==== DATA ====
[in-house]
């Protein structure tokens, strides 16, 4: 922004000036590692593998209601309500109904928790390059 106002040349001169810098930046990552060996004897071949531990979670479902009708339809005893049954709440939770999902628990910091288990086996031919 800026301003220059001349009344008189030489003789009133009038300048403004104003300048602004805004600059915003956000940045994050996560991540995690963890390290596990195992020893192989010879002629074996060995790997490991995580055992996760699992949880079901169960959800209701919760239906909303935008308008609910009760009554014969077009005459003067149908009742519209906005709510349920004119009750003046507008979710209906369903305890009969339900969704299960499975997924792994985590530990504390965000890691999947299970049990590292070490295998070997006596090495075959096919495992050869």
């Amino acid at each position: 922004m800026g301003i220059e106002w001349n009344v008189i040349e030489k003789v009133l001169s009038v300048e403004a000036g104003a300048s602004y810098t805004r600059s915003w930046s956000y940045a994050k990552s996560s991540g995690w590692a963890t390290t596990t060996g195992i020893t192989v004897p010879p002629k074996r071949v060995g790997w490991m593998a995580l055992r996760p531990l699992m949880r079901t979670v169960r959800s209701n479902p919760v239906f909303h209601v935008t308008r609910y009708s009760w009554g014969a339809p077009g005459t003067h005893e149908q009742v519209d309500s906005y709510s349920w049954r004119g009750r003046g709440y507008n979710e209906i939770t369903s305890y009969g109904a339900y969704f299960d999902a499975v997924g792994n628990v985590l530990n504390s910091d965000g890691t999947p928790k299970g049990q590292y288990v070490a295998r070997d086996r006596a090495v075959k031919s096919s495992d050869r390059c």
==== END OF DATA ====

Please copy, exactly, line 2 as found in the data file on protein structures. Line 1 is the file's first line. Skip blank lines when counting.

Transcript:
């Protein structure tokens, strides 16, 4: 922004000036590692593998209601309500109904928790390059 106002040349001169810098930046990552060996004897071949531990979670479902009708339809005893049954709440939770999902628990910091288990086996031919 800026301003220059001349009344008189030489003789009133009038300048403004104003300048602004805004600059915003956000940045994050996560991540995690963890390290596990195992020893192989010879002629074996060995790997490991995580055992996760699992949880079901169960959800209701919760239906909303935008308008609910009760009554014969077009005459003067149908009742519209906005709510349920004119009750003046507008979710209906369903305890009969339900969704299960499975997924792994985590530990504390965000890691999947299970049990590292070490295998070997006596090495075959096919495992050869």